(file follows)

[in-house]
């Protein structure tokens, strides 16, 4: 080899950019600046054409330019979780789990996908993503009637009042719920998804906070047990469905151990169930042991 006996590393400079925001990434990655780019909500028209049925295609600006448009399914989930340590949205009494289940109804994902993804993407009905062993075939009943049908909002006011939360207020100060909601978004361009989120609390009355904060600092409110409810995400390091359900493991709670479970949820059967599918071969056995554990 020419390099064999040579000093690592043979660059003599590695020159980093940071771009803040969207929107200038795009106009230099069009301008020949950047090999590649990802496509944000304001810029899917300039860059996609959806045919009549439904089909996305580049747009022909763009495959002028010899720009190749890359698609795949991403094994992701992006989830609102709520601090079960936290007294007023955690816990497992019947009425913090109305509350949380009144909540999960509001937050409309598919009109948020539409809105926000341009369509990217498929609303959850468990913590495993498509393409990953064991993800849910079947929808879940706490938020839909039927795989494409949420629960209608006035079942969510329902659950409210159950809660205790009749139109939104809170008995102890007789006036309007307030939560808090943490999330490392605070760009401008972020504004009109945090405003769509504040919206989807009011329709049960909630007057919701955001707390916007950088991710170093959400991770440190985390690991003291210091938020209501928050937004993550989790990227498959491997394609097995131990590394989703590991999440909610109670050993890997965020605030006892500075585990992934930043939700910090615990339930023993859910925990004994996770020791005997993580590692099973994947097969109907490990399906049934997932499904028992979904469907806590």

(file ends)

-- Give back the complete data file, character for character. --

[in-house]
């Protein structure tokens, strides 16, 4: 080899950019600046054409330019979780789990996908993503009637009042719920998804906070047990469905151990169930042991 006996590393400079925001990434990655780019909500028209049925295609600006448009399914989930340590949205009494289940109804994902993804993407009905062993075939009943049908909002006011939360207020100060909601978004361009989120609390009355904060600092409110409810995400390091359900493991709670479970949820059967599918071969056995554990 020419390099064999040579000093690592043979660059003599590695020159980093940071771009803040969207929107200038795009106009230099069009301008020949950047090999590649990802496509944000304001810029899917300039860059996609959806045919009549439904089909996305580049747009022909763009495959002028010899720009190749890359698609795949991403094994992701992006989830609102709520601090079960936290007294007023955690816990497992019947009425913090109305509350949380009144909540999960509001937050409309598919009109948020539409809105926000341009369509990217498929609303959850468990913590495993498509393409990953064991993800849910079947929808879940706490938020839909039927795989494409949420629960209608006035079942969510329902659950409210159950809660205790009749139109939104809170008995102890007789006036309007307030939560808090943490999330490392605070760009401008972020504004009109945090405003769509504040919206989807009011329709049960909630007057919701955001707390916007950088991710170093959400991770440190985390690991003291210091938020209501928050937004993550989790990227498959491997394609097995131990590394989703590991999440909610109670050993890997965020605030006892500075585990992934930043939700910090615990339930023993859910925990004994996770020791005997993580590692099973994947097969109907490990399906049934997932499904028992979904469907806590």